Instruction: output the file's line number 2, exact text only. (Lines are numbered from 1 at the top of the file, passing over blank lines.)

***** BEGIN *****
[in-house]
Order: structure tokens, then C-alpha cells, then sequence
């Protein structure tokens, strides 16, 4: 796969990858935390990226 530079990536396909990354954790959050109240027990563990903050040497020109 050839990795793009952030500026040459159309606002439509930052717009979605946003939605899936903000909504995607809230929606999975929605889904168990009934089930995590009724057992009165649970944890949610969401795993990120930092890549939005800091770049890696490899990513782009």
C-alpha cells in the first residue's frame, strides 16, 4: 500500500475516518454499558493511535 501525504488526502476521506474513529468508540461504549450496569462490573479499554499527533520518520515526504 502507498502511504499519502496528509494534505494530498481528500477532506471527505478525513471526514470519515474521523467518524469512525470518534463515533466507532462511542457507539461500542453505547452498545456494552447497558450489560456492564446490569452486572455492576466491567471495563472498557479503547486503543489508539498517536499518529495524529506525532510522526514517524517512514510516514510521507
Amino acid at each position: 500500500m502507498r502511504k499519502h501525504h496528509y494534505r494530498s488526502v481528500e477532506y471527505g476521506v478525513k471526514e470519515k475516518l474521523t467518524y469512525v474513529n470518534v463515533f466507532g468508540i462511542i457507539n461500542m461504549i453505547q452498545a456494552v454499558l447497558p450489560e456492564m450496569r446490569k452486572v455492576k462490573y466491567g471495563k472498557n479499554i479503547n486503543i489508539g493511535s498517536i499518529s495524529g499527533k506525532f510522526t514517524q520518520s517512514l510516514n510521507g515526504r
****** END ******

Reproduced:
Order: structure tokens, then C-alpha cells, then sequence